Mađur getur leyft sér ađ velta ţví fyrir sér, hvort íslenska konan í bók Grasset Saint-Sauveur hafi veriđ teiknuđ eftir mannamyndunum úr einhverjum af útgáfum af bók Eggerts Ólafssonar og Bjarna Pálssonar, Reise igiennem Island, sem kom fyrst út í Sorř áriđ 1772 (2. bindi, sjá hér). Ţađ tel ég ţó nćsta ólíklegt, og karlinn hjá Eggerti og Bjarna skilar sér alls ekki á teikninguna af íslenska karlinum hjá Grasset Saint-Sauveur. 

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Ţess ber ađ geta ađ áriđ 1788 komu út ađrar myndir af íslenskum hjónum í nágrenni Heklu og öđrum Íslendingum viđ sođningu viđ Geysi í Haukadal. Í enskri bók, nánar tiltekiđ í 1. bindi af bók síra John Trusler: The Habitable World Descirbed; Or the Present State of the People in all Parts of the Globe, from North to South: Showing The Situation, Extent, Climate, Productions, Animals, &c. of the different Kingdoms and States; Including all the new Discoveries: etc. & etc. Part I., London 1788. Leifur á einnig ţessa bók og sömuleiđis úrrifnar myndir úr öđru eintaki í safni sínu. Myndirnar af Íslendingum í bókinni eru heldur ekki fyrirmyndir íslensku hjónanna í frönskum búninga og landfrćđiritum.

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Homme de L'Islande & [Femme de L'Island] í Costumes de Différent Pays (1797)

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Áriđ 1797, tćpum áratug eftir ađ Homme og Femme Islandois komu út í bók Grasset Saint Savieurs um búninga heimsbyggđarinnar, kom út rit međ endurteiknuđum myndum Grasset Saint-Saveurs sem gefin var út í Bordeaux undir ritstjórn útgefanda sem hét Labrousse. Bókin bar heitiđ Dostumes de Différent Pays.

Fornleifur á ţví miđur ađeins karlinn, sem ég keypti nýveriđ í Frakklandi af fornbóksala. Einhvern tíma hefur hann líklega veriđ rifinn út bókinni, ţví myndirnar gáfu fyrir nokkrum árum meira í ađra hönd en ef reynt var ađ selja bókina. Slíkt skemmdarstarfsemi hefur lengi tíđkast og eru bćkurnar nú orđnar svo sjaldséđar og svo  dýrar ađ ţessi ljóti siđur er sem betur fer sjaldgćfari en áđur. Ég leita enn ađ konu fyrir karlinn. Ţessi kona hér fyrir neđan á ég ekki en hún á heima á LACMA listasafninu í Los Angeles og ţví ugglaust ekki til fals fyrir piparsveininn á óđali mínu. Ef ég nć í konu fyrir hann, og hann er ekki hommi, bíđ ég í brúkaup í beinni á Fornleifi međ tölvukampavíni og ódövrum.

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Konan í Los Angeles

Hjón í Tableau historique, descriptif et géographique de tous les peuples du monde (1821)

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Á öđrum og ţriđja áratug 19. aldar gaf forlagiđ Lecrivain í París út verk í litlu broti um landafrćđi og menningu fólks í heiminum. Áriđ 1821 var Íslandi gerđ skil. Listamađurinn sem fenginn var til ađ sýna hina hrjáđu íbúa ţessa eldfjallalands tók hjón Felix Mixelle frá 1788 og pússađi ţau saman á eina mynd. Ţetta gera útgefendur víst til ađ spara, en samt var einnig pláss fyrir Heklu í bakgrunninum. Karlinn er enn međ sinn svarta ţríhyrnuhatt, stafinn og skikkjuna góđu. Konan er einnig kopípeistuđ úr fyrrnefndum frönskum verkum. Mér líkar einstaklega vel viđ uppgrćđsluátakiđ á ţessari mynd. Svo virđist sem listamanninum hafi ţótt viđ hćfi ađ setja eina Alaskaösp eđa álíka stórviđ í bakgrunninn. Ég held mikiđ upp á ţessi menningarhjón sem ég hef leyft mér ađ kalla Vigdísi og Geirharđ í höfuđiđ á frumkvöđlum ţeim sem kenndu frönsku á RÚV í árdaga.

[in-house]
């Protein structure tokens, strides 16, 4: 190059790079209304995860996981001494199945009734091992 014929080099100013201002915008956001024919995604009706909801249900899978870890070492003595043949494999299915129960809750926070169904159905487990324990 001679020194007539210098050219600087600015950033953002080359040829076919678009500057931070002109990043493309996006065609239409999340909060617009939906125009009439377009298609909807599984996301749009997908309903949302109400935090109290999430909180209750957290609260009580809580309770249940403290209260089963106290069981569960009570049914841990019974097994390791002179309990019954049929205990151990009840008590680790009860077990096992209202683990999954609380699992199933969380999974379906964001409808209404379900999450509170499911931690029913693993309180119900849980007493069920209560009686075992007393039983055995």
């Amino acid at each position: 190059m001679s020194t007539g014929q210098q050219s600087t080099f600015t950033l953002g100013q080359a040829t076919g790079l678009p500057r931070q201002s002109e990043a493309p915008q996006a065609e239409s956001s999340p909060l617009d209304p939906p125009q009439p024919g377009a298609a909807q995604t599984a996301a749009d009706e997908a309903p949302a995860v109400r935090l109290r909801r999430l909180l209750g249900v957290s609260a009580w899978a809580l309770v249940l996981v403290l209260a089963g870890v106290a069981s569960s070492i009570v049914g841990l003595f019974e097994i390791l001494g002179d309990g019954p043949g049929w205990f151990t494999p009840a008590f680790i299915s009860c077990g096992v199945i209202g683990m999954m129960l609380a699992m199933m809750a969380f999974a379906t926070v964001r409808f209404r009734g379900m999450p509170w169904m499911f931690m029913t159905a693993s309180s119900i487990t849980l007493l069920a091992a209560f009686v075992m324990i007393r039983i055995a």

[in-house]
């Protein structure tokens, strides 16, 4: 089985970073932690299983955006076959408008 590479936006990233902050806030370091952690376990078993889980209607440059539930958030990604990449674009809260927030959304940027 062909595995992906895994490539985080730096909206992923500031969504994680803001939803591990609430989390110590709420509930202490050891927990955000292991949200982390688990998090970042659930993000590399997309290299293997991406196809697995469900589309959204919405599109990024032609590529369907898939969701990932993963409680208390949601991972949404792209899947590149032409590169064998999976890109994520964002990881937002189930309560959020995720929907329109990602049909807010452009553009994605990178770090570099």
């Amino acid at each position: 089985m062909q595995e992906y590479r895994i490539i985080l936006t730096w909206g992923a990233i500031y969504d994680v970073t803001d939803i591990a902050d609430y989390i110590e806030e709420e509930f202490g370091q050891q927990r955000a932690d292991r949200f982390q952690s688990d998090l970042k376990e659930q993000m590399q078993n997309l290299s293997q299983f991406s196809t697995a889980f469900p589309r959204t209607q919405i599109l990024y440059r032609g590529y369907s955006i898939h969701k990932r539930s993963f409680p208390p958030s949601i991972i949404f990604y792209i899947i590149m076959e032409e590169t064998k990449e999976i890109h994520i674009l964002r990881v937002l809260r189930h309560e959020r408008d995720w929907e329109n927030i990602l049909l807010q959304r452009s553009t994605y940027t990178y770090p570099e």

Costumes Civils Actuels Des tous les Peuples Connus, dessines d'apres nature, graves et colories (1830)

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Áriđ 1830 birtust loks íslensk hjón, sem skyld voru ţeim fyrrnefndu í fyrsta bindi fjögurra binda ritrađar Silvain Marechals, sem hann kallađi Costumes Civils Actuels Des tous les Peuples Connus, dessines d'apres nature, graves et colories, sem út kom í París (Hér er meira ađ segja hćgt ađ skođa bókina). Fornleifur á ţessi hjón í tveimur eintökum og búa ein ţeirra ugglaust á Suđurlandi og hin einhvers stađar á Snćfellsnesi.

Vona ég ađ lesendur hafi haft gaman af ţessari myndlistasýningu Fornleifs, sem verđur opinn um óákveđinn tíma. Ţetta er ekki sölusýning.

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V.Ö.V. í mars 2017


To H.M. Queen Elizabeth II: Please correct the error, your Highness

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   The above painting is by Elisabeth Jerichau-Baumann (1819-81), who was one of the leading female painters in Denmark in the mid and late 19th century. Born in Zoliborz, once a wealthy rural area south of Warsaw, into a German family, Elisabeth became a Danish subject, when she married fellow artist and professor of the Royal Academy in Copenhagen, Jens Adolf Jerichau.  They had met in Rome, whereto they both had travelled to seek inspiration and live the lives of true artists of the period. In Rome Jens Adolf was a student of the Icelandic-Danish sculptor Bertel Thorvaldsen.

After settling down in Copenhagen, Elisabeth lived in the shadow of her husband, as was the custom of those days. From 1847 and onwards, she gave birth to nine children.  Despite this, she managed to work with her art and to present it to a wide public. She found it difficult to get accepted in Denmark being a woman, and later when Denmark and Germany were at war, also because of her German descent. Due to the couples'­ many visits and stays abroad, together and on their own, Elisabeth Jerichau-Baumann received more recognition in England and especially in France. Her art was also more inspired by French and British trends than by the so called Danish Golden Age painters.